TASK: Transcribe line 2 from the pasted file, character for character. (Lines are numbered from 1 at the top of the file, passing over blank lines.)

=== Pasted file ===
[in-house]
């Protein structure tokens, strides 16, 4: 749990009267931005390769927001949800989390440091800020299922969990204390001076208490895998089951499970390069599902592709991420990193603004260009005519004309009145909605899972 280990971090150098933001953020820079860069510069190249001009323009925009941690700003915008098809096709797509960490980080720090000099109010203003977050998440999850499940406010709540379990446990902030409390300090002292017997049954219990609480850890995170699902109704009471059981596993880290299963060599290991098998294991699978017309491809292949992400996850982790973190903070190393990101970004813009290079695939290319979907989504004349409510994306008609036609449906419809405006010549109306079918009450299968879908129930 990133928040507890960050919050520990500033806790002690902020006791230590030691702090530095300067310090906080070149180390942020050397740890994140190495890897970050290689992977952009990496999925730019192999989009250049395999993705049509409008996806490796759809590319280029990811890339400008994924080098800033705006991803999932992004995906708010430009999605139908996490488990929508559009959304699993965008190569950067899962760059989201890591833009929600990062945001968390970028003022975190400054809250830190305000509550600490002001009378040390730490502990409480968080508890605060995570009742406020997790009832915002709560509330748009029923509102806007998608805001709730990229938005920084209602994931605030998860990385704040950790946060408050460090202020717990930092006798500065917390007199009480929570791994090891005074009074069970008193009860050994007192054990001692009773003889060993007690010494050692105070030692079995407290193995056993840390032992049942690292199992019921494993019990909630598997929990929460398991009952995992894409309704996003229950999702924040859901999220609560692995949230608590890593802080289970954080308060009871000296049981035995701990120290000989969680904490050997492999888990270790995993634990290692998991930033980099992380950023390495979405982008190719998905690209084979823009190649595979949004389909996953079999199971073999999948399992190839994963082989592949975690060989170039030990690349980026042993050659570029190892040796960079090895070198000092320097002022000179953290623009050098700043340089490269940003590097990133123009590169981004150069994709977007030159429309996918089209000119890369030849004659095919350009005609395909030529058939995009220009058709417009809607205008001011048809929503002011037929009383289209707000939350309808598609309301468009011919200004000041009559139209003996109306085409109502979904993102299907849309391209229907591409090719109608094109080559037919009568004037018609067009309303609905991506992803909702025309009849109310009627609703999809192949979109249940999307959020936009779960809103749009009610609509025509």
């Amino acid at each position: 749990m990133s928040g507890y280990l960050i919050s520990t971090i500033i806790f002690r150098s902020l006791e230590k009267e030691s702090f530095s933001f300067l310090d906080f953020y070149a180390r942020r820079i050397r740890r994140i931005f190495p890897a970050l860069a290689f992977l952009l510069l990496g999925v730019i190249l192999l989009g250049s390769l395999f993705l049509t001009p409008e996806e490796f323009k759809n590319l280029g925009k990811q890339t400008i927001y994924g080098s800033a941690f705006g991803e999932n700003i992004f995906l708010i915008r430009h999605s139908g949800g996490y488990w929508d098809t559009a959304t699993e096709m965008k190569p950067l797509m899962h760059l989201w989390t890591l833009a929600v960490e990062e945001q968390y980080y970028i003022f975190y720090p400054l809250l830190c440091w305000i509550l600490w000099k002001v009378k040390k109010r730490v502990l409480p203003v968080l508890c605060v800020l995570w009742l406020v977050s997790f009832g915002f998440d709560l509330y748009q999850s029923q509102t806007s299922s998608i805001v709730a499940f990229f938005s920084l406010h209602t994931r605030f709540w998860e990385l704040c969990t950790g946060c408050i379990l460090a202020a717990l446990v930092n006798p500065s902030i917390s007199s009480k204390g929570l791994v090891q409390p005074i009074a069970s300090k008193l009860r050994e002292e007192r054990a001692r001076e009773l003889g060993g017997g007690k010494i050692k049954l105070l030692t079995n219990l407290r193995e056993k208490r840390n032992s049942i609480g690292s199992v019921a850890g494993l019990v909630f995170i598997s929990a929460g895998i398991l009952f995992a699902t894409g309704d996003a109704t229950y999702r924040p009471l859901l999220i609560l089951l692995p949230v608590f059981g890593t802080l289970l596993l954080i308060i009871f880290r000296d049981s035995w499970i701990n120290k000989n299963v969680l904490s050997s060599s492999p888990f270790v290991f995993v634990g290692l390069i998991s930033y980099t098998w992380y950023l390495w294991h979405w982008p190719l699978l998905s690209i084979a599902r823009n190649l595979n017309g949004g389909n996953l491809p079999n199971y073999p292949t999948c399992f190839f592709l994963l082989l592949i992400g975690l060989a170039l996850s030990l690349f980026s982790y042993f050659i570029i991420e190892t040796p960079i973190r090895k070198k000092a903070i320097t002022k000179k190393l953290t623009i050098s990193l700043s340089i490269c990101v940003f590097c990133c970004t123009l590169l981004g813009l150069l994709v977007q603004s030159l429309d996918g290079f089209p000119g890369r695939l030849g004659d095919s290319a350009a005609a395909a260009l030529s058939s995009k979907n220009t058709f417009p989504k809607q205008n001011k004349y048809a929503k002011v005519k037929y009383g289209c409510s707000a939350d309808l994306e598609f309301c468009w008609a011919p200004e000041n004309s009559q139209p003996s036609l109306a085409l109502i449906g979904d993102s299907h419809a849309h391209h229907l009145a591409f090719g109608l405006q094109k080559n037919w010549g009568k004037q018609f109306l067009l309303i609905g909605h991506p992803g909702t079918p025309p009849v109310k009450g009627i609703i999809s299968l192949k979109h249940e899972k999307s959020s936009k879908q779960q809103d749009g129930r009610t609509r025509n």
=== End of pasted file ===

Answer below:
């Protein structure tokens, strides 16, 4: 749990009267931005390769927001949800989390440091800020299922969990204390001076208490895998089951499970390069599902592709991420990193603004260009005519004309009145909605899972 280990971090150098933001953020820079860069510069190249001009323009925009941690700003915008098809096709797509960490980080720090000099109010203003977050998440999850499940406010709540379990446990902030409390300090002292017997049954219990609480850890995170699902109704009471059981596993880290299963060599290991098998294991699978017309491809292949992400996850982790973190903070190393990101970004813009290079695939290319979907989504004349409510994306008609036609449906419809405006010549109306079918009450299968879908129930 990133928040507890960050919050520990500033806790002690902020006791230590030691702090530095300067310090906080070149180390942020050397740890994140190495890897970050290689992977952009990496999925730019192999989009250049395999993705049509409008996806490796759809590319280029990811890339400008994924080098800033705006991803999932992004995906708010430009999605139908996490488990929508559009959304699993965008190569950067899962760059989201890591833009929600990062945001968390970028003022975190400054809250830190305000509550600490002001009378040390730490502990409480968080508890605060995570009742406020997790009832915002709560509330748009029923509102806007998608805001709730990229938005920084209602994931605030998860990385704040950790946060408050460090202020717990930092006798500065917390007199009480929570791994090891005074009074069970008193009860050994007192054990001692009773003889060993007690010494050692105070030692079995407290193995056993840390032992049942690292199992019921494993019990909630598997929990929460398991009952995992894409309704996003229950999702924040859901999220609560692995949230608590890593802080289970954080308060009871000296049981035995701990120290000989969680904490050997492999888990270790995993634990290692998991930033980099992380950023390495979405982008190719998905690209084979823009190649595979949004389909996953079999199971073999999948399992190839994963082989592949975690060989170039030990690349980026042993050659570029190892040796960079090895070198000092320097002022000179953290623009050098700043340089490269940003590097990133123009590169981004150069994709977007030159429309996918089209000119890369030849004659095919350009005609395909030529058939995009220009058709417009809607205008001011048809929503002011037929009383289209707000939350309808598609309301468009011919200004000041009559139209003996109306085409109502979904993102299907849309391209229907591409090719109608094109080559037919009568004037018609067009309303609905991506992803909702025309009849109310009627609703999809192949979109249940999307959020936009779960809103749009009610609509025509």